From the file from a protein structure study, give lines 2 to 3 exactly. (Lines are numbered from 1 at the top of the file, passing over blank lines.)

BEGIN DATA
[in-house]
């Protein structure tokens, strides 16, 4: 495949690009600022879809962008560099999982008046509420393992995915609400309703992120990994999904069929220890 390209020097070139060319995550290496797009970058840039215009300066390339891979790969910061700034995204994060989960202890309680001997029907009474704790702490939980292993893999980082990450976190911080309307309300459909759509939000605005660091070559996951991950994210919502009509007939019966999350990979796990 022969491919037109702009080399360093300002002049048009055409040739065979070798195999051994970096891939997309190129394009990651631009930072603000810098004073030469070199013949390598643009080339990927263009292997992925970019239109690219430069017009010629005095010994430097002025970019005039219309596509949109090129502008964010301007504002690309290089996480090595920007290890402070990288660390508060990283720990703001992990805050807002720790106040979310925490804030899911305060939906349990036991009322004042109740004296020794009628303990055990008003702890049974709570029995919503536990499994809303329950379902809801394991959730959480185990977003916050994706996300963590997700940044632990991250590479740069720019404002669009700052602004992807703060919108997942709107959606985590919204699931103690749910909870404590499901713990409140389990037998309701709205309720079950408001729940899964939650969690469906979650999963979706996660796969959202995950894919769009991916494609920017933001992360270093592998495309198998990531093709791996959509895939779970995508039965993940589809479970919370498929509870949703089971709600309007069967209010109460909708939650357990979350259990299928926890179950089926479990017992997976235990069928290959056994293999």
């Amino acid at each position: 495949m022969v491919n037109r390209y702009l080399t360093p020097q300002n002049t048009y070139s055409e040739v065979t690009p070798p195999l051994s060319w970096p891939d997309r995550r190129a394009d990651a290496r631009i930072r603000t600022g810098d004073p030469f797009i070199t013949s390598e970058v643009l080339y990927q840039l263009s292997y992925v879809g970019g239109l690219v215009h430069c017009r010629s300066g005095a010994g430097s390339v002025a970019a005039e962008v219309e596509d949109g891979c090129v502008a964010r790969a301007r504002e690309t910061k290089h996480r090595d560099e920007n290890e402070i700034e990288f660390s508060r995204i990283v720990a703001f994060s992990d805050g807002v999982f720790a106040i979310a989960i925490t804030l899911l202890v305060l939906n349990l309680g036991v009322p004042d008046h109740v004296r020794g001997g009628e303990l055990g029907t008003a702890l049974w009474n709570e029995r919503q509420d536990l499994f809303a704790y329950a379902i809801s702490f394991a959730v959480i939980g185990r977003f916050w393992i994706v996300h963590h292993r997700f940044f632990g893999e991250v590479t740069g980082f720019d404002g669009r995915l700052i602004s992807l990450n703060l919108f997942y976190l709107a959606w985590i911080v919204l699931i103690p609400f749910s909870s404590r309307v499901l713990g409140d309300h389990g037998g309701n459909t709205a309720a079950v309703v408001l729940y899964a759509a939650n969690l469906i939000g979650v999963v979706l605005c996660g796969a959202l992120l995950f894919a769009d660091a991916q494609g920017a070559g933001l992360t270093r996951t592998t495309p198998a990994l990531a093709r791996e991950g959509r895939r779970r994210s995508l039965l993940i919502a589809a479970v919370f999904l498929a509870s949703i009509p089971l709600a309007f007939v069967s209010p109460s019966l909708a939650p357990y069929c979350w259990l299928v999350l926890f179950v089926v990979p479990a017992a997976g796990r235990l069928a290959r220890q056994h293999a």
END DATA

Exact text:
């Protein structure tokens, strides 16, 4: 495949690009600022879809962008560099999982008046509420393992995915609400309703992120990994999904069929220890 390209020097070139060319995550290496797009970058840039215009300066390339891979790969910061700034995204994060989960202890309680001997029907009474704790702490939980292993893999980082990450976190911080309307309300459909759509939000605005660091070559996951991950994210919502009509007939019966999350990979796990 022969491919037109702009080399360093300002002049048009055409040739065979070798195999051994970096891939997309190129394009990651631009930072603000810098004073030469070199013949390598643009080339990927263009292997992925970019239109690219430069017009010629005095010994430097002025970019005039219309596509949109090129502008964010301007504002690309290089996480090595920007290890402070990288660390508060990283720990703001992990805050807002720790106040979310925490804030899911305060939906349990036991009322004042109740004296020794009628303990055990008003702890049974709570029995919503536990499994809303329950379902809801394991959730959480185990977003916050994706996300963590997700940044632990991250590479740069720019404002669009700052602004992807703060919108997942709107959606985590919204699931103690749910909870404590499901713990409140389990037998309701709205309720079950408001729940899964939650969690469906979650999963979706996660796969959202995950894919769009991916494609920017933001992360270093592998495309198998990531093709791996959509895939779970995508039965993940589809479970919370498929509870949703089971709600309007069967209010109460909708939650357990979350259990299928926890179950089926479990017992997976235990069928290959056994293999």
């Amino acid at each position: 495949m022969v491919n037109r390209y702009l080399t360093p020097q300002n002049t048009y070139s055409e040739v065979t690009p070798p195999l051994s060319w970096p891939d997309r995550r190129a394009d990651a290496r631009i930072r603000t600022g810098d004073p030469f797009i070199t013949s390598e970058v643009l080339y990927q840039l263009s292997y992925v879809g970019g239109l690219v215009h430069c017009r010629s300066g005095a010994g430097s390339v002025a970019a005039e962008v219309e596509d949109g891979c090129v502008a964010r790969a301007r504002e690309t910061k290089h996480r090595d560099e920007n290890e402070i700034e990288f660390s508060r995204i990283v720990a703001f994060s992990d805050g807002v999982f720790a106040i979310a989960i925490t804030l899911l202890v305060l939906n349990l309680g036991v009322p004042d008046h109740v004296r020794g001997g009628e303990l055990g029907t008003a702890l049974w009474n709570e029995r919503q509420d536990l499994f809303a704790y329950a379902i809801s702490f394991a959730v959480i939980g185990r977003f916050w393992i994706v996300h963590h292993r997700f940044f632990g893999e991250v590479t740069g980082f720019d404002g669009r995915l700052i602004s992807l990450n703060l919108f997942y976190l709107a959606w985590i911080v919204l699931i103690p609400f749910s909870s404590r309307v499901l713990g409140d309300h389990g037998g309701n459909t709205a309720a079950v309703v408001l729940y899964a759509a939650n969690l469906i939000g979650v999963v979706l605005c996660g796969a959202l992120l995950f894919a769009d660091a991916q494609g920017a070559g933001l992360t270093r996951t592998t495309p198998a990994l990531a093709r791996e991950g959509r895939r779970r994210s995508l039965l993940i919502a589809a479970v919370f999904l498929a509870s949703i009509p089971l709600a309007f007939v069967s209010p109460s019966l909708a939650p357990y069929c979350w259990l299928v999350l926890f179950v089926v990979p479990a017992a997976g796990r235990l069928a290959r220890q056994h293999a």